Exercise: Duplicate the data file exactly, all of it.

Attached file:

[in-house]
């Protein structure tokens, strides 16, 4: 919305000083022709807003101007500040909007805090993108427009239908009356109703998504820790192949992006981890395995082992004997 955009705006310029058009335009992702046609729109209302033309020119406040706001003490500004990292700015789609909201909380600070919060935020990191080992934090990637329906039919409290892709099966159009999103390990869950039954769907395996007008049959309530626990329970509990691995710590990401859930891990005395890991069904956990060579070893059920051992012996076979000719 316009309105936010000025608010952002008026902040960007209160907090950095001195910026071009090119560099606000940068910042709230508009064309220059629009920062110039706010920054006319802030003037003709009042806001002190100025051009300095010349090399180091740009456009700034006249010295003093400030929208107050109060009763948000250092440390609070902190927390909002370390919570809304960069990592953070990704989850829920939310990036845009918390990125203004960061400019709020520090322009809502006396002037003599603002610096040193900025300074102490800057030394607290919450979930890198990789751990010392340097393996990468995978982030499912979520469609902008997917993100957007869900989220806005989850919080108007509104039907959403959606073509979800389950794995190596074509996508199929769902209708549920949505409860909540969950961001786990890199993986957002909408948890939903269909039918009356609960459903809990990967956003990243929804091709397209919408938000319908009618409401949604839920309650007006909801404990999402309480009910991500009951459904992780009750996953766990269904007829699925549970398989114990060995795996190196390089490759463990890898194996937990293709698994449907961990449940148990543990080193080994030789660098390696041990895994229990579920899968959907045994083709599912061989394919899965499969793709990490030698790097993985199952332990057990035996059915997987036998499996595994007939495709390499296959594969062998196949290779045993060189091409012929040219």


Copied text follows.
[in-house]
């Protein structure tokens, strides 16, 4: 919305000083022709807003101007500040909007805090993108427009239908009356109703998504820790192949992006981890395995082992004997 955009705006310029058009335009992702046609729109209302033309020119406040706001003490500004990292700015789609909201909380600070919060935020990191080992934090990637329906039919409290892709099966159009999103390990869950039954769907395996007008049959309530626990329970509990691995710590990401859930891990005395890991069904956990060579070893059920051992012996076979000719 316009309105936010000025608010952002008026902040960007209160907090950095001195910026071009090119560099606000940068910042709230508009064309220059629009920062110039706010920054006319802030003037003709009042806001002190100025051009300095010349090399180091740009456009700034006249010295003093400030929208107050109060009763948000250092440390609070902190927390909002370390919570809304960069990592953070990704989850829920939310990036845009918390990125203004960061400019709020520090322009809502006396002037003599603002610096040193900025300074102490800057030394607290919450979930890198990789751990010392340097393996990468995978982030499912979520469609902008997917993100957007869900989220806005989850919080108007509104039907959403959606073509979800389950794995190596074509996508199929769902209708549920949505409860909540969950961001786990890199993986957002909408948890939903269909039918009356609960459903809990990967956003990243929804091709397209919408938000319908009618409401949604839920309650007006909801404990999402309480009910991500009951459904992780009750996953766990269904007829699925549970398989114990060995795996190196390089490759463990890898194996937990293709698994449907961990449940148990543990080193080994030789660098390696041990895994229990579920899968959907045994083709599912061989394919899965499969793709990490030698790097993985199952332990057990035996059915997987036998499996595994007939495709390499296959594969062998196949290779045993060189091409012929040219």